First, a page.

One of the most liberating ways to escape the grips of the pandemic has been to spend time cycling the rivers of Korea. The Geumgang Path makes its way east from the port city of Gunsan to the northern edge of Daejeon. The river winds through ancient Baekje territory and the modern administrative capital of Sejong. This was my wife’s first long-distance ride, so we decided to take it slow and enjoy the scenery.
Day 1 – Gunsan-Buyeo
After taking a morning bus to Gunsan from Seoul, we dropped into a local hotspot for lunch to fill up on spicy chicken soup before hitting the paths. The official path begins a few kilometres outside of the city centre at the final weir on the river. The mudflats at this time of year are littered with a few leftover nets and dotted with birds pecking for food. The post-storm skies were moody and the wind that came with them was quite strong, but we made our way out of the city and the river opened up before us.
As we made our way towards Iksan, rows of cherry blossoms and the crowds they draw meant a slow going journey with plenty to look at. While the blossoms were pretty, I feel like this section of the ride would be a lot nicer with the fresh greens of May or the post-summer lush grasses. The mountains and woods of this section of the path are spectacular and would be at their best with a little more regrowth.
Nonetheless, the edge of the storm provided a gorgeous sunset background for the last 20km of the path into Buyeo. The higher water levels from the storm brought the fishermen out in droves and the elk skitting across the path to drink from the river. We even spotted a few eagles circling overhead. It was a wonderful change from Seoul, where the only animals are pigeons and mosquitoes!
Day 2 – Buyeo-Daejeon
We had initially intended to keep this day almost free of riding and only make our way from Buyeo to Gongju. In truth, these are the most interesting stops along the way, so we wanted to take in some of the historical sights before moving on. In the end, it didn’t work out that way. But, I’m getting ahead of myself.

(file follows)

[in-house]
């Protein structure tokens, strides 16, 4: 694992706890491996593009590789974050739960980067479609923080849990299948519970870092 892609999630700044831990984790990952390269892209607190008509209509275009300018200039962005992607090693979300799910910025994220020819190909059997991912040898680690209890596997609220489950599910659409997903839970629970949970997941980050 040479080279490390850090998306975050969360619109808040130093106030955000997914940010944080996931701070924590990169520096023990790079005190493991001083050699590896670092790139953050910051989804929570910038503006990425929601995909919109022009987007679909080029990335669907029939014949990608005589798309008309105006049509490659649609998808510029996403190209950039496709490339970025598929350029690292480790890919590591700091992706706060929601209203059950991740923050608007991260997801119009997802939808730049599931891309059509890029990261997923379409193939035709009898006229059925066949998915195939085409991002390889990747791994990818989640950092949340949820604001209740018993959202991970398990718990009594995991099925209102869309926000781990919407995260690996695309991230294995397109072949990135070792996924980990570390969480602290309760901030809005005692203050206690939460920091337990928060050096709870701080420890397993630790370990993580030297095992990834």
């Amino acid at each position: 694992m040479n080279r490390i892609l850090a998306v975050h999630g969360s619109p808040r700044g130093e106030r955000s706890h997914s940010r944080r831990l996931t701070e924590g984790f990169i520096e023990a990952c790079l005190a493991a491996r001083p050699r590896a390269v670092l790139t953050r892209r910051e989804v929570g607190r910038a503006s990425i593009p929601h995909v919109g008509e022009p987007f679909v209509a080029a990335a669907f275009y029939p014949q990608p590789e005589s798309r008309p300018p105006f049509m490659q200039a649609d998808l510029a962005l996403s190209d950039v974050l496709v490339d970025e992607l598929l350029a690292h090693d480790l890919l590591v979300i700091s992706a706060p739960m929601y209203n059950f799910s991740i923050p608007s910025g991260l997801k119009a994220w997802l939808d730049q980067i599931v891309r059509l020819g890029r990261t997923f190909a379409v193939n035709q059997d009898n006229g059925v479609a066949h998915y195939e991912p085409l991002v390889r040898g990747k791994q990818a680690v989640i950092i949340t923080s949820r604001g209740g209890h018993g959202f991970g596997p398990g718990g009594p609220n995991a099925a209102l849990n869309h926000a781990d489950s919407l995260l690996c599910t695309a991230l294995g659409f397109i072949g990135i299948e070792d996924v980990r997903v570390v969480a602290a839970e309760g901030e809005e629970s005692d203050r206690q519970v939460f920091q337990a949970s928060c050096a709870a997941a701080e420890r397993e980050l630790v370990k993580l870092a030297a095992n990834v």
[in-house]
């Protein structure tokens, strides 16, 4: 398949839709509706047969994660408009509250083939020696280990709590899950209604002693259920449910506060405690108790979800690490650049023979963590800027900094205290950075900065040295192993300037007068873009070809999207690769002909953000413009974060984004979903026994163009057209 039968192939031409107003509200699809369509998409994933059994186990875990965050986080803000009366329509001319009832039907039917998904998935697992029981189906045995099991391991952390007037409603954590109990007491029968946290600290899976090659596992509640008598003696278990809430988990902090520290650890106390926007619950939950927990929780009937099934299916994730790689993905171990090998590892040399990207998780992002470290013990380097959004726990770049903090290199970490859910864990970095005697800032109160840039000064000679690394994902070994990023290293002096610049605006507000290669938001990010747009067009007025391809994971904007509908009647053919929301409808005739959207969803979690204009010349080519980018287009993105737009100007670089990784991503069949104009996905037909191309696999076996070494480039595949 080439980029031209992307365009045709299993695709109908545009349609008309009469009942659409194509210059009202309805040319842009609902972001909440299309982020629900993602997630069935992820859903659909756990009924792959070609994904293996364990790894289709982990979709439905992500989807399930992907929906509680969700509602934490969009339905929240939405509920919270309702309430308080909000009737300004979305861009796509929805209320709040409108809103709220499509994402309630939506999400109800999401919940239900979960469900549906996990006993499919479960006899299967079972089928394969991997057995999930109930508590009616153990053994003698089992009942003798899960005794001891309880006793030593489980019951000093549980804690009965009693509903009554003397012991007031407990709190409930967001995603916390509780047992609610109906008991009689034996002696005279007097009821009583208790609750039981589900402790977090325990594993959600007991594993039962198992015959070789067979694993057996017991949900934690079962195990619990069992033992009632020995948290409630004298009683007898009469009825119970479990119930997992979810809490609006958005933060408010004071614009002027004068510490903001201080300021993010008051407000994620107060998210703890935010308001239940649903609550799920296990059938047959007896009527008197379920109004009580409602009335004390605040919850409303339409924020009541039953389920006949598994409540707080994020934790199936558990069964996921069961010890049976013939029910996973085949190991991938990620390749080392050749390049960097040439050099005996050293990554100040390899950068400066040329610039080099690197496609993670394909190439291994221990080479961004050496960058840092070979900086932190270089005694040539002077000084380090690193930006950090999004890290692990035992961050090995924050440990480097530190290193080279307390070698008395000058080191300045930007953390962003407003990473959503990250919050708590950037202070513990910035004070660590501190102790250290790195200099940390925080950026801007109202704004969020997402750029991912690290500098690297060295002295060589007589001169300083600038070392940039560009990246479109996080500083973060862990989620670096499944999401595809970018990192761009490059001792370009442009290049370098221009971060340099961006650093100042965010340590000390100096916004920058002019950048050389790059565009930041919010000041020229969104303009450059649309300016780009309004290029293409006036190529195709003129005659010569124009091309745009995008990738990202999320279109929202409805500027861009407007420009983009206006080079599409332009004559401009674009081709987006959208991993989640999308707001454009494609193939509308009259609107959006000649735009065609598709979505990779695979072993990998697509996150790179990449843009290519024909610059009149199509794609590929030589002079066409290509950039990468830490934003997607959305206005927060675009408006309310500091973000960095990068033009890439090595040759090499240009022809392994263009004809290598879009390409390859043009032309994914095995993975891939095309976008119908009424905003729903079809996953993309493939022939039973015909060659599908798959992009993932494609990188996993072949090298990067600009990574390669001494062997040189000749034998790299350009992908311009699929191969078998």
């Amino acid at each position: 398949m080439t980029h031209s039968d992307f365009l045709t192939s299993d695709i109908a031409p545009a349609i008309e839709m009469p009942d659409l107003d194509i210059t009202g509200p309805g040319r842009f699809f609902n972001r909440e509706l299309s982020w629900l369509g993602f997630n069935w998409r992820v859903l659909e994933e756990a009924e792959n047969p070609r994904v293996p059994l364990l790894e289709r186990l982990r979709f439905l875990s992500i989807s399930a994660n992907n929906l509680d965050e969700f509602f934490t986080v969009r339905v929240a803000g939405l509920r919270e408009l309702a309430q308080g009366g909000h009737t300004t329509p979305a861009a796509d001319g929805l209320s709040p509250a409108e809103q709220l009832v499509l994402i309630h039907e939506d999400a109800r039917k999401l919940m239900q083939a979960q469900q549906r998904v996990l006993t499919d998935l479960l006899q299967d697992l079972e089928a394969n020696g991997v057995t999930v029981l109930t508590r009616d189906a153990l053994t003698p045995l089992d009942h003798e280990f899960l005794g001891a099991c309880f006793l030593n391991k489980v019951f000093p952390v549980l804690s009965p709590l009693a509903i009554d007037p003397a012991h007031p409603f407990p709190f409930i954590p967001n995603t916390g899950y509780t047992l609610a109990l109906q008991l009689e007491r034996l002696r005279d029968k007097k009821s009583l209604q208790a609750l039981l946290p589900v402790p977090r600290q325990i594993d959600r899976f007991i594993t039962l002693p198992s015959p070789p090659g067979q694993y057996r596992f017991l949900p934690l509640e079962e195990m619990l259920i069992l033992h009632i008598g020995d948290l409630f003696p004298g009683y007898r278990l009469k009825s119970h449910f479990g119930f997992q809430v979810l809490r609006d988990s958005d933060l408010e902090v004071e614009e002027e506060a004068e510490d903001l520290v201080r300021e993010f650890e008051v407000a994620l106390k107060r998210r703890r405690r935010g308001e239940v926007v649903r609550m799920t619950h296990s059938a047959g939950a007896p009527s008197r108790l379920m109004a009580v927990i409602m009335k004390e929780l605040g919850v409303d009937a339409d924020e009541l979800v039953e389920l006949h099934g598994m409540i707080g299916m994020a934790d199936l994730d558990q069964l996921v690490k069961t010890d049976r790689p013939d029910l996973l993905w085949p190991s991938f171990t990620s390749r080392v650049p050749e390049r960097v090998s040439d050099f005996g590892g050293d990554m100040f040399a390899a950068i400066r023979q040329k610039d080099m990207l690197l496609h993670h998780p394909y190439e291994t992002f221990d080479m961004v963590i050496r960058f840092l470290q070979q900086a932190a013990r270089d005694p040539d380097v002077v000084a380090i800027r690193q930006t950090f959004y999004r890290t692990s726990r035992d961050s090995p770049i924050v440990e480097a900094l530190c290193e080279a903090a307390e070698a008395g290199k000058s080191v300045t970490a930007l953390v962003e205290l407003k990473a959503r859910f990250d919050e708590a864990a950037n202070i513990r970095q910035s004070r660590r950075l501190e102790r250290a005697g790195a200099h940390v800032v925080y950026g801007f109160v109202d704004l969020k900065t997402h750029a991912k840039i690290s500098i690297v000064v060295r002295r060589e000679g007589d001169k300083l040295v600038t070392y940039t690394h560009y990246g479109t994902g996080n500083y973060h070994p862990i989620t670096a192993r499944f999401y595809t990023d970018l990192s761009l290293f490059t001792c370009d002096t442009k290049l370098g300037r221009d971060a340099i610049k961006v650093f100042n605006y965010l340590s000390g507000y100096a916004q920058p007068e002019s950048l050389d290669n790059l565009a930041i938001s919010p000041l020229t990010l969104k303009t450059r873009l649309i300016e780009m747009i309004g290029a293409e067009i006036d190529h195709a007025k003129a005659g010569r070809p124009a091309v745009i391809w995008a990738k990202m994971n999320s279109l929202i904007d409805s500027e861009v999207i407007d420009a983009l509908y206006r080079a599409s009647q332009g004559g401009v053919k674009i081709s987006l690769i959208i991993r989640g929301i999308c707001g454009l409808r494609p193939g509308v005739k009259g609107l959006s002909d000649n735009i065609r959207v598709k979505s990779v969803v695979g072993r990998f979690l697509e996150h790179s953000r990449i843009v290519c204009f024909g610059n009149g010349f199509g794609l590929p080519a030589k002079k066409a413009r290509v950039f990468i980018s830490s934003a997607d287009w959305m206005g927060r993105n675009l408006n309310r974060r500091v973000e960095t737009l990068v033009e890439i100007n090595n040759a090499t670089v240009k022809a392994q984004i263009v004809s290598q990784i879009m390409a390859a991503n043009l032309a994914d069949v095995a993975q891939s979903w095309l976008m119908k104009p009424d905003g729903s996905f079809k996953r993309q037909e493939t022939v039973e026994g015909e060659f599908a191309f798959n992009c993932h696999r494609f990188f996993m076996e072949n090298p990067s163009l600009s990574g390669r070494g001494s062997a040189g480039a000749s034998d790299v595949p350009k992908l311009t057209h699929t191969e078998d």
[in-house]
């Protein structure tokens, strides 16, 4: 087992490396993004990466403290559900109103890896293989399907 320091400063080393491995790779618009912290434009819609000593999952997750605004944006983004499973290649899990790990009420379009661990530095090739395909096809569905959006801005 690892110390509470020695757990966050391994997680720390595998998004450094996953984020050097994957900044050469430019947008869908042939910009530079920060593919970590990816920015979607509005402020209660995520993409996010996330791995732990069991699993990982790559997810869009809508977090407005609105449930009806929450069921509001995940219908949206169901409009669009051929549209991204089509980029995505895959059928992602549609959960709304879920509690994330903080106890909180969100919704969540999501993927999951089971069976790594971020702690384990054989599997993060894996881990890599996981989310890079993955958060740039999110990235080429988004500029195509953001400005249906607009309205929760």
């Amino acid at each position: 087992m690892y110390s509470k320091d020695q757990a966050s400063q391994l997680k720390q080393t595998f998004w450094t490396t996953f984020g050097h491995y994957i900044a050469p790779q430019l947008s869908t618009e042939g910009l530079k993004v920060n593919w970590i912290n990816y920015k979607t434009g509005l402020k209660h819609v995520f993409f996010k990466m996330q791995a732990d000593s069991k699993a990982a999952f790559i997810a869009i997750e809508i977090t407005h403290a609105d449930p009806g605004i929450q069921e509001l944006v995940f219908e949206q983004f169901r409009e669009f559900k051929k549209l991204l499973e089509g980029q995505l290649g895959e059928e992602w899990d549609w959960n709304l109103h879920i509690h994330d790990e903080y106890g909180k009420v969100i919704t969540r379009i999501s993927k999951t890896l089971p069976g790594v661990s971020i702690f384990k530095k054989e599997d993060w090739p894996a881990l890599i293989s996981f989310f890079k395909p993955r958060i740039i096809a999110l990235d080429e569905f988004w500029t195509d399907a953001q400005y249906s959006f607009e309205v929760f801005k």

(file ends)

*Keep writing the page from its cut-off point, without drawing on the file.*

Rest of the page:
I started the morning with a quick ride over to watch the sunrise in Buyeo’s Gungnamji Park. This gorgeous manmade pond is surrounded by dozens of smaller ponds with paths that wind between them. All are filled with lillies, ducks, or reflections of the trees above. This park alone would have been worth the journey. With the cold night caused by the storm, I was hoping for fog on the pond but that was not to be. Still, I managed a few nice images of the scene before breakfast.
After a cup of coffee, we visited the UNESCO listed site of the Baekje era temple Jeongnimsa. The museum was under renovation, but we were still able to visit the grounds and see the Baekje style of painting on the building that houses the remains of the Buddha statue. Once the Silla dynasty took over, the much more complex and busy style of painting we see on Seoul’s palaces was in vogue. It was nice to see the simpler decoration of the Baekje kingdom.
After that, it was back on the road with gimbab in the bag to make our way to Gongju. Without the previous day’s wind, we made good time and had the whole afternoon to explore the Gongsan Fortress. This made for a great break from cycling and a chance to stretch a different set of muscles. I highly recommend it, if only just for that!
We decided we’d do the extra few kilometres after this and stay the night in Sejong. When we arrived, however, we discovered that the river just touched the southern end of the city and the distance to any of the hotels in Sejong would have been the same as finishing the ride to Daejeon. So, we opted for the latter. This ended up being quite a good decision as the section of river after Gongju isn’t particularly interesting. Sejeong is just a cluster of apartment buildings and the north side of Daejeon is dotted with factories and not much else. At one point, the path even takes you through the grounds of a cement factory! This was a far cry from the beauty of Buyeo and Gongju, so we’re glad we made the extra effort.
Day 3 – Daecheong Dam
The previous day’s ride left us with just 7km until the end of the path at Daecheong Dam. On the way back we dropped down into the Lohas Family Park and sipped coffee while watching kindergarten children chase the falling cherry blossoms. The perfect way to finish off the ride.
Overall, the Geumgang Path is a nice ride. The Sejong and Daejeon areas detract a bit from the historical and natural scenery of the rest of the ride, but knuckling down and getting through those opens up to some of the nicest areas of Korea. If I were to do the ride again, I’d start in Daejeon, skip straight to Gongju and stay the night there. Then on day 2, I’d ride all the way through to Gunsan with a lunch stop in Buyeo. Just my take on the more interesting parts of the ride. I hope you’ve enjoyed this journey with me.